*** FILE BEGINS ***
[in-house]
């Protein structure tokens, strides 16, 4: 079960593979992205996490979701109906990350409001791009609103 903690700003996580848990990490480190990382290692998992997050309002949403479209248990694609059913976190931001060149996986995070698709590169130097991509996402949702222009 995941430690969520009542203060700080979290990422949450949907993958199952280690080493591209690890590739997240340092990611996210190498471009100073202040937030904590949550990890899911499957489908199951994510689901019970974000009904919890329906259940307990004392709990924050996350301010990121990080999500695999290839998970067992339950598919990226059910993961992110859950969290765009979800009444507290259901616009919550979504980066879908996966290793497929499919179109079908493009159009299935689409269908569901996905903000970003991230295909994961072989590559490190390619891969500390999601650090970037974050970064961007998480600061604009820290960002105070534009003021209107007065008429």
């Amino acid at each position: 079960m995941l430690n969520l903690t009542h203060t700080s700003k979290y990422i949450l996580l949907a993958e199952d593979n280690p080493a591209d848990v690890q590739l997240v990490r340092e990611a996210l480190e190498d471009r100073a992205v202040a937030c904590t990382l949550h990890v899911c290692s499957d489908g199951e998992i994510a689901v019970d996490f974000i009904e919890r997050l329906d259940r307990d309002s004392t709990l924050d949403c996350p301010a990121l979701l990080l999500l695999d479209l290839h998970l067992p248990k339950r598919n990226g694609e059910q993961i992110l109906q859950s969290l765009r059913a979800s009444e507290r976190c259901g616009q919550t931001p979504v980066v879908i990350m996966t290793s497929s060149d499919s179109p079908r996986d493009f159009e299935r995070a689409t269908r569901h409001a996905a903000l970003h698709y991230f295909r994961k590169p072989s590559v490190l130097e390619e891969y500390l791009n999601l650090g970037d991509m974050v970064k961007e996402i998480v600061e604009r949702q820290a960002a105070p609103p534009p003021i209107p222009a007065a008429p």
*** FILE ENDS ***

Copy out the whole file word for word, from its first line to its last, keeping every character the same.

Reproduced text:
[in-house]
């Protein structure tokens, strides 16, 4: 079960593979992205996490979701109906990350409001791009609103 903690700003996580848990990490480190990382290692998992997050309002949403479209248990694609059913976190931001060149996986995070698709590169130097991509996402949702222009 995941430690969520009542203060700080979290990422949450949907993958199952280690080493591209690890590739997240340092990611996210190498471009100073202040937030904590949550990890899911499957489908199951994510689901019970974000009904919890329906259940307990004392709990924050996350301010990121990080999500695999290839998970067992339950598919990226059910993961992110859950969290765009979800009444507290259901616009919550979504980066879908996966290793497929499919179109079908493009159009299935689409269908569901996905903000970003991230295909994961072989590559490190390619891969500390999601650090970037974050970064961007998480600061604009820290960002105070534009003021209107007065008429």
């Amino acid at each position: 079960m995941l430690n969520l903690t009542h203060t700080s700003k979290y990422i949450l996580l949907a993958e199952d593979n280690p080493a591209d848990v690890q590739l997240v990490r340092e990611a996210l480190e190498d471009r100073a992205v202040a937030c904590t990382l949550h990890v899911c290692s499957d489908g199951e998992i994510a689901v019970d996490f974000i009904e919890r997050l329906d259940r307990d309002s004392t709990l924050d949403c996350p301010a990121l979701l990080l999500l695999d479209l290839h998970l067992p248990k339950r598919n990226g694609e059910q993961i992110l109906q859950s969290l765009r059913a979800s009444e507290r976190c259901g616009q919550t931001p979504v980066v879908i990350m996966t290793s497929s060149d499919s179109p079908r996986d493009f159009e299935r995070a689409t269908r569901h409001a996905a903000l970003h698709y991230f295909r994961k590169p072989s590559v490190l130097e390619e891969y500390l791009n999601l650090g970037d991509m974050v970064k961007e996402i998480v600061e604009r949702q820290a960002a105070p609103p534009p003021i209107p222009a007065a008429p």